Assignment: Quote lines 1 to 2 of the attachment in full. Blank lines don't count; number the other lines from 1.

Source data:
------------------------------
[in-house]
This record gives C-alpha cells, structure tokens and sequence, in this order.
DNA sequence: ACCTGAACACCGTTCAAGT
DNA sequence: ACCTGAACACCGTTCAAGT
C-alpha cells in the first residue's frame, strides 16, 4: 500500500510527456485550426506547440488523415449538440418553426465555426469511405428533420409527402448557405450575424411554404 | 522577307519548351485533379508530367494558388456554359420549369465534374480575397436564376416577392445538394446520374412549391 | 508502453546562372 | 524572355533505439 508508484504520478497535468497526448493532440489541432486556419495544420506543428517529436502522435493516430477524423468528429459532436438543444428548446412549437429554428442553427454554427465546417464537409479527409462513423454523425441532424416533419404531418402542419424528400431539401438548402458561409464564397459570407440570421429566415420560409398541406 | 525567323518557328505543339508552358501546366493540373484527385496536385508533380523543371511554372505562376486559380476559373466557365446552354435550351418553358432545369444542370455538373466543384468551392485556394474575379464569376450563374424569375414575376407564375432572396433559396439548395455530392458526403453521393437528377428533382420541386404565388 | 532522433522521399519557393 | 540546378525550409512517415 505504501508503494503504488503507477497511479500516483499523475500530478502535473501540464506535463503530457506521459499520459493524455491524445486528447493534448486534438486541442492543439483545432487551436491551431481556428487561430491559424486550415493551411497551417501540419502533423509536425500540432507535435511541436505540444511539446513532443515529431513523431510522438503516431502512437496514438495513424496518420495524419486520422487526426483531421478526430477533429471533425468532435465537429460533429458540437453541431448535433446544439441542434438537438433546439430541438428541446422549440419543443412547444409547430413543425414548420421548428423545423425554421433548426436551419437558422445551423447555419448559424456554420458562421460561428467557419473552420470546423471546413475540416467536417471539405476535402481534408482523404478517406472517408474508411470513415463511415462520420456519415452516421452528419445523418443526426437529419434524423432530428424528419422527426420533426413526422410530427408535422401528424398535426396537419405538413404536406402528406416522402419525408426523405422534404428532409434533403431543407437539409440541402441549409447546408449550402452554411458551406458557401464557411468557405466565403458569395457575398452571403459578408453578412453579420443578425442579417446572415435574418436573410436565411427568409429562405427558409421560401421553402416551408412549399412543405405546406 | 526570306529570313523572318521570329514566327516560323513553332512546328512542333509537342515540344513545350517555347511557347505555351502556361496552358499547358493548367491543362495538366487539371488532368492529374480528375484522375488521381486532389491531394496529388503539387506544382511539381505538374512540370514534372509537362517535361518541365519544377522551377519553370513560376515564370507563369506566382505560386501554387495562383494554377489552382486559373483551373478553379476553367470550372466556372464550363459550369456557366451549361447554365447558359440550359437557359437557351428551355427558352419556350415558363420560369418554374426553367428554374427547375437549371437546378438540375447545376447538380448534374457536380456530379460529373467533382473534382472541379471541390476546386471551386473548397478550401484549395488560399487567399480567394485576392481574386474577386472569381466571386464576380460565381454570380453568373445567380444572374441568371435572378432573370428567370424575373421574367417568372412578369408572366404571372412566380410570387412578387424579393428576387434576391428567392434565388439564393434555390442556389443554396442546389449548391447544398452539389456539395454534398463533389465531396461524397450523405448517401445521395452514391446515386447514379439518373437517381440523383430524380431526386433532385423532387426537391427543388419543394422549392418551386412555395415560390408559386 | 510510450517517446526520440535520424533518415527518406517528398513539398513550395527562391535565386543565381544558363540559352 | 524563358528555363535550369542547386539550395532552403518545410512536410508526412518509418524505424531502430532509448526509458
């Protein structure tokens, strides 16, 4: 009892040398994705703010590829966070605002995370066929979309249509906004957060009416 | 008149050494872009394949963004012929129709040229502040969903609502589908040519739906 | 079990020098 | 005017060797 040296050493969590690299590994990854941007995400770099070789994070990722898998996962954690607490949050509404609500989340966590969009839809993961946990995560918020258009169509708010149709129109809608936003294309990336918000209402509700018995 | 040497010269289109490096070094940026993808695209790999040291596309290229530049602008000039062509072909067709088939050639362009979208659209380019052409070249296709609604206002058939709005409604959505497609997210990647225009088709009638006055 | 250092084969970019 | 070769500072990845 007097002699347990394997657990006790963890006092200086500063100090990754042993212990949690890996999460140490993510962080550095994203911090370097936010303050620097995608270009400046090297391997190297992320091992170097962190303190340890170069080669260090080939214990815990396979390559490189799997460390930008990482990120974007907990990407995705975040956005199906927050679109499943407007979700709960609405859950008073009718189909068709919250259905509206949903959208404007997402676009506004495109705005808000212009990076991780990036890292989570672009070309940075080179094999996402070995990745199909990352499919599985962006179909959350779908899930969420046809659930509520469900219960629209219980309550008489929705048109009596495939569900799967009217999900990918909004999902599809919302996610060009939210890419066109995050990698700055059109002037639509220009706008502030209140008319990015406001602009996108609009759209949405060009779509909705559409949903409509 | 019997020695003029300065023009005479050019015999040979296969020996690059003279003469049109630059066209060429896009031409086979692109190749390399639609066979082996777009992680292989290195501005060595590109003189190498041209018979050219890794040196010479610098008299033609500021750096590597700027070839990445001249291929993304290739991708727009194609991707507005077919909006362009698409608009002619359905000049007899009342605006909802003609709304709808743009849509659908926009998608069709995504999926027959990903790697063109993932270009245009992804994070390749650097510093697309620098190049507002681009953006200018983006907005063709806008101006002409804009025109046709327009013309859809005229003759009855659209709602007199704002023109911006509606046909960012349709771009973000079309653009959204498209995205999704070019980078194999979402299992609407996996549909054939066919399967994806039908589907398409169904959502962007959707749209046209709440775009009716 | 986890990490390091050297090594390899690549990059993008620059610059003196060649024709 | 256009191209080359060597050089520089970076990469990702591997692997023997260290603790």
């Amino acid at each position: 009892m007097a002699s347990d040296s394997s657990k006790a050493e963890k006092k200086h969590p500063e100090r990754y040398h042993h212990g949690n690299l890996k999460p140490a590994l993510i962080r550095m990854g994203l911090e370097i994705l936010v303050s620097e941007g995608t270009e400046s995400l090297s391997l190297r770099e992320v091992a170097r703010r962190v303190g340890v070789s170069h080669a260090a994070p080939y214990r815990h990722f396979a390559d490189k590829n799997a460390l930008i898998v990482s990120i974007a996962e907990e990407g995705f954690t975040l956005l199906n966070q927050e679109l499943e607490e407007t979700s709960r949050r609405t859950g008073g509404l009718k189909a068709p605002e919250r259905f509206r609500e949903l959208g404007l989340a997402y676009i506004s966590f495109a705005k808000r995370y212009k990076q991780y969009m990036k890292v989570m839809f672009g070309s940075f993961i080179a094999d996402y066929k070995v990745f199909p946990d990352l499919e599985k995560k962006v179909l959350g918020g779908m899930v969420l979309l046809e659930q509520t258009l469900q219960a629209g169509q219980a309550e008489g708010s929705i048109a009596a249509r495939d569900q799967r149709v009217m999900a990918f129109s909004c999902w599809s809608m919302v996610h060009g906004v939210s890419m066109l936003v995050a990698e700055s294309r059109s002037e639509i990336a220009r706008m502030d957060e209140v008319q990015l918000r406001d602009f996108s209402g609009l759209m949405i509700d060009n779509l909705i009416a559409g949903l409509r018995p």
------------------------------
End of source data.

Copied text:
[in-house]
This record gives C-alpha cells, structure tokens and sequence, in this order.